Then we moved to Takoma Park.

Here my office is in the basement — the study on the first floor is Julie’s, as it’s too small for my purposes. I have lots of room, and have been gradually getting it arranged to my liking. I put in seventeen IKEA bookcases and a big new desk, a map cabinet, and so on. Much of the stuff from the old den is also here in the basement — the elliptical trainer, the projection TV, etc.

Obviously, this is where the cover gallery would go. The idea of putting it on the soffits around the ductwork, like the west side of the old gallery, also seemed pretty obvious, as there are many such surfaces to work with here — the basement ceiling is divided into five separate sections by these things. There must be at least a hundred feet of soffit.

Julie thought it might look a little tacky, though I’m not sure why she thought so or why that would be a real concern, but she declared it to be my business, not hers — the basement, and the gallery, were both mine to do with as I pleased.

So a couple of weeks back, when I’d gotten more urgent stuff (like getting books sorted and onto shelves) done, I decided it was time to put the cover proofs up. I picked up the first one on the stack, which happened to be the Avon edition of Denner’s Wreck, and held it up to the soffit above the elliptical to see how it would look there.

It didn’t fit.

That possibility had never occurred to me, but sure enough, all these soffits are 7.5" high, and the frames are 8".

So that wasn’t going to work. I’d need to find somewhere else.

Well, most of the walls here are covered with bookcases, and there wasn’t enough space above them for the proofs. I didn’t have a lot of options, not with forty or more of these things to fit. Really, the only place that made sense was the wall right at the foot of the stairs, where I hadn’t put any bookcases because it would have been too crowded.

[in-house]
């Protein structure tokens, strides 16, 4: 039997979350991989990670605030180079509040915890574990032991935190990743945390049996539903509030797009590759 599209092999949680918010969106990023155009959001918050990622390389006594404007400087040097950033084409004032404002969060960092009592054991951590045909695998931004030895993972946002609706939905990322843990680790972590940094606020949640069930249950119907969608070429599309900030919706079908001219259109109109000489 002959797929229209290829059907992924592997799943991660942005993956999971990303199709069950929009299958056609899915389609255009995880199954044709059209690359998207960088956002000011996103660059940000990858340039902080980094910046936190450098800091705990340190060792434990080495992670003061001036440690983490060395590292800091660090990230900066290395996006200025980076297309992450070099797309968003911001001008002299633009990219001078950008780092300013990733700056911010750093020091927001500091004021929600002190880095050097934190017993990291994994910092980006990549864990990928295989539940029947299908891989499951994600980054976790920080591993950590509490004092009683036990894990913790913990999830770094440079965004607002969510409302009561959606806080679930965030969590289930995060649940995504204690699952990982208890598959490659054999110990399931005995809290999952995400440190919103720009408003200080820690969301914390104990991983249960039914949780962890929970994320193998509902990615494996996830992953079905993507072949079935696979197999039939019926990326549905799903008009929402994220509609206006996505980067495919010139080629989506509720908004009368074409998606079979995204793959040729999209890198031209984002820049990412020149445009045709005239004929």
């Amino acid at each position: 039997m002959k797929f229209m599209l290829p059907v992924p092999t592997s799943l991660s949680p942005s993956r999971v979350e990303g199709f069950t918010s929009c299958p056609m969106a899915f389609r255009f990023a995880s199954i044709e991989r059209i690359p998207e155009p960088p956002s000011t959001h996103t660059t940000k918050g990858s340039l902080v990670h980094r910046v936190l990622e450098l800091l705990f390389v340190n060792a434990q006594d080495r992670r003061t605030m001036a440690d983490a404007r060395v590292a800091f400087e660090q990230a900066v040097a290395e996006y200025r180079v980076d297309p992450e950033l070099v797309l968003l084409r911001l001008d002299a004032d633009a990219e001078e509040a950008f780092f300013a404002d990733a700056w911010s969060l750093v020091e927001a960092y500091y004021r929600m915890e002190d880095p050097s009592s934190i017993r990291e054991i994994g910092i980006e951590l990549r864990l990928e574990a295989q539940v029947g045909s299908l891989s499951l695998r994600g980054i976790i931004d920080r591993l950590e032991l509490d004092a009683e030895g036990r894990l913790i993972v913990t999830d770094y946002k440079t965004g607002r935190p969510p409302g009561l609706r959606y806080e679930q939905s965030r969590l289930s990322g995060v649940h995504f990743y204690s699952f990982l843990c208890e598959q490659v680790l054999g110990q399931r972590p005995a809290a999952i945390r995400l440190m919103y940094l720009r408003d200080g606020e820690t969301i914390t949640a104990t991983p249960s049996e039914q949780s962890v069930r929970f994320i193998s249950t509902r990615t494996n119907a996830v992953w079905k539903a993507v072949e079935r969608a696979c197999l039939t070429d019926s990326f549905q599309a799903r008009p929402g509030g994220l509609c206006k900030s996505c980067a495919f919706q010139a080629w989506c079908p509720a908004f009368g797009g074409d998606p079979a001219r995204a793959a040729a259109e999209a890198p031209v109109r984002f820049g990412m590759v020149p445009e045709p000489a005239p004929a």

That wall had gotten a bit scuffed up, what with movers and workmen and so forth going through there to get up or down the stairs, or in or out of the utility room, so I didn’t tackle hanging the cover gallery immediately; I wanted to clean the wall, first.

Then we got snowbound for several days, and Julie got bored and cleaned the wall — not at my suggestion, but just because she was tired of seeing the smudges whenever she came down the stairs.

So yesterday I got out the framed proofs, and a tape measure and spirit level and hammer and picture-hook nails. I figured out how they’d be arranged, what the spacing would need to be — I could fit fifty-six, and I don’t have that many yet. I used a pencil to mark where two of them, the two at the top corners, would go. Then I stepped back, and imagined what the finished gallery would look like.

I didn’t like it.

In fact, I realized that no matter where I put it, it wouldn’t look good. There are simply too many of the damned things, and they’re too varied, to look good in a collection like that. The last time they’d been on a single wall, rather than a long line on several walls, there were only maybe a dozen and they’d mostly been Darrell Sweet covers from Del Rey; now they’re everything from Spider-Man fighting the Green Goblin to the pseudo-Celtic Ethshar reprints Wildside did. They’d just look like clutter.

Fewer and fewer publishers bother to send out cover proofs now, anyway.

So I decided that it’s time to say goodbye to the cover gallery. I won’t be putting them back up, on that wall or anywhere else. Instead I’m taking them out of their frames, and filing them away — I may put together an album, rather than hanging them in a gallery.

And Kiri wants the frames for her drawings, which means they may well be turning up at SF convention art shows. That’s probably a better use for them than hanging them here in the basement.

But there’s a certain wistfulness at the end of a thirty-year tradition.